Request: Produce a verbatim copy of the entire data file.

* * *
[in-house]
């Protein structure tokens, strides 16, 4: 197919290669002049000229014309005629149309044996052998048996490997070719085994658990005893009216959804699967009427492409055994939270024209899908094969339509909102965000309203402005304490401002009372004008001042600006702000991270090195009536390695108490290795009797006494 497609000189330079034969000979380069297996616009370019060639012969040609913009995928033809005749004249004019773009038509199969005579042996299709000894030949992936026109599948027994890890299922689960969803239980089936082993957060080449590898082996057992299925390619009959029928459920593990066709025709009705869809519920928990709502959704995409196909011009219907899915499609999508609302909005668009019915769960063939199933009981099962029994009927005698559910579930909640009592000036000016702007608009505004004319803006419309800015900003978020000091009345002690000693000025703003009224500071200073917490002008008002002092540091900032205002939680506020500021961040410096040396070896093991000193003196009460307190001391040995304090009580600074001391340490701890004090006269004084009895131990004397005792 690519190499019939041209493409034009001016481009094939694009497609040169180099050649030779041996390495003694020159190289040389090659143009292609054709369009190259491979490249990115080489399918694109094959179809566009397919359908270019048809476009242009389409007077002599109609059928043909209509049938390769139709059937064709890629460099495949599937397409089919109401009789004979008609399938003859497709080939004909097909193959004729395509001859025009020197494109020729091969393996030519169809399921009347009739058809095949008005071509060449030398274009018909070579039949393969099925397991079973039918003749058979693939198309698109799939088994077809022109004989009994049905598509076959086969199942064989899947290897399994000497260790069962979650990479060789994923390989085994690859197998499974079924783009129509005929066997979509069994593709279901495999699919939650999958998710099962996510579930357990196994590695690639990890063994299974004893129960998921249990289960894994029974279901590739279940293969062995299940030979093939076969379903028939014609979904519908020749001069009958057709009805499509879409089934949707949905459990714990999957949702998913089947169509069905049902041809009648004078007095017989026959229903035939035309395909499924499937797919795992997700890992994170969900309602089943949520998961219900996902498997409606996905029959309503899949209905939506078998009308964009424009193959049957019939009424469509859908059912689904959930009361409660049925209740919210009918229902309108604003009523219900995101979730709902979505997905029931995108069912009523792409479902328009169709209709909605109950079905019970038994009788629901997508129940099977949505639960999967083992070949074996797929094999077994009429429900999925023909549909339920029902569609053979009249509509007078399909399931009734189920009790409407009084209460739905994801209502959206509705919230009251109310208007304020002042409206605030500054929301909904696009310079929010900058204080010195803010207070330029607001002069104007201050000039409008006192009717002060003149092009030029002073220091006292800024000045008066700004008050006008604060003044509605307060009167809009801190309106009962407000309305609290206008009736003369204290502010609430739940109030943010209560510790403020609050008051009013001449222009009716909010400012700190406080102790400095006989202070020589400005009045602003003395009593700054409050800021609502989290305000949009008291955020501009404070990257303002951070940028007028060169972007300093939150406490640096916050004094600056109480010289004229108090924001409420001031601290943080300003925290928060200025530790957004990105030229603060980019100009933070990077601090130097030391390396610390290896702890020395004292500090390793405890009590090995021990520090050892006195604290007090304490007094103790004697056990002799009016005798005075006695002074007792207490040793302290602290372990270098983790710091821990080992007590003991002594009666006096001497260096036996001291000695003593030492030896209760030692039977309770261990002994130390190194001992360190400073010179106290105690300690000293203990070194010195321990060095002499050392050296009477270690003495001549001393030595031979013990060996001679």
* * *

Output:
[in-house]
């Protein structure tokens, strides 16, 4: 197919290669002049000229014309005629149309044996052998048996490997070719085994658990005893009216959804699967009427492409055994939270024209899908094969339509909102965000309203402005304490401002009372004008001042600006702000991270090195009536390695108490290795009797006494 497609000189330079034969000979380069297996616009370019060639012969040609913009995928033809005749004249004019773009038509199969005579042996299709000894030949992936026109599948027994890890299922689960969803239980089936082993957060080449590898082996057992299925390619009959029928459920593990066709025709009705869809519920928990709502959704995409196909011009219907899915499609999508609302909005668009019915769960063939199933009981099962029994009927005698559910579930909640009592000036000016702007608009505004004319803006419309800015900003978020000091009345002690000693000025703003009224500071200073917490002008008002002092540091900032205002939680506020500021961040410096040396070896093991000193003196009460307190001391040995304090009580600074001391340490701890004090006269004084009895131990004397005792 690519190499019939041209493409034009001016481009094939694009497609040169180099050649030779041996390495003694020159190289040389090659143009292609054709369009190259491979490249990115080489399918694109094959179809566009397919359908270019048809476009242009389409007077002599109609059928043909209509049938390769139709059937064709890629460099495949599937397409089919109401009789004979008609399938003859497709080939004909097909193959004729395509001859025009020197494109020729091969393996030519169809399921009347009739058809095949008005071509060449030398274009018909070579039949393969099925397991079973039918003749058979693939198309698109799939088994077809022109004989009994049905598509076959086969199942064989899947290897399994000497260790069962979650990479060789994923390989085994690859197998499974079924783009129509005929066997979509069994593709279901495999699919939650999958998710099962996510579930357990196994590695690639990890063994299974004893129960998921249990289960894994029974279901590739279940293969062995299940030979093939076969379903028939014609979904519908020749001069009958057709009805499509879409089934949707949905459990714990999957949702998913089947169509069905049902041809009648004078007095017989026959229903035939035309395909499924499937797919795992997700890992994170969900309602089943949520998961219900996902498997409606996905029959309503899949209905939506078998009308964009424009193959049957019939009424469509859908059912689904959930009361409660049925209740919210009918229902309108604003009523219900995101979730709902979505997905029931995108069912009523792409479902328009169709209709909605109950079905019970038994009788629901997508129940099977949505639960999967083992070949074996797929094999077994009429429900999925023909549909339920029902569609053979009249509509007078399909399931009734189920009790409407009084209460739905994801209502959206509705919230009251109310208007304020002042409206605030500054929301909904696009310079929010900058204080010195803010207070330029607001002069104007201050000039409008006192009717002060003149092009030029002073220091006292800024000045008066700004008050006008604060003044509605307060009167809009801190309106009962407000309305609290206008009736003369204290502010609430739940109030943010209560510790403020609050008051009013001449222009009716909010400012700190406080102790400095006989202070020589400005009045602003003395009593700054409050800021609502989290305000949009008291955020501009404070990257303002951070940028007028060169972007300093939150406490640096916050004094600056109480010289004229108090924001409420001031601290943080300003925290928060200025530790957004990105030229603060980019100009933070990077601090130097030391390396610390290896702890020395004292500090390793405890009590090995021990520090050892006195604290007090304490007094103790004697056990002799009016005798005075006695002074007792207490040793302290602290372990270098983790710091821990080992007590003991002594009666006096001497260096036996001291000695003593030492030896209760030692039977309770261990002994130390190194001992360190400073010179106290105690300690000293203990070194010195321990060095002499050392050296009477270690003495001549001393030595031979013990060996001679």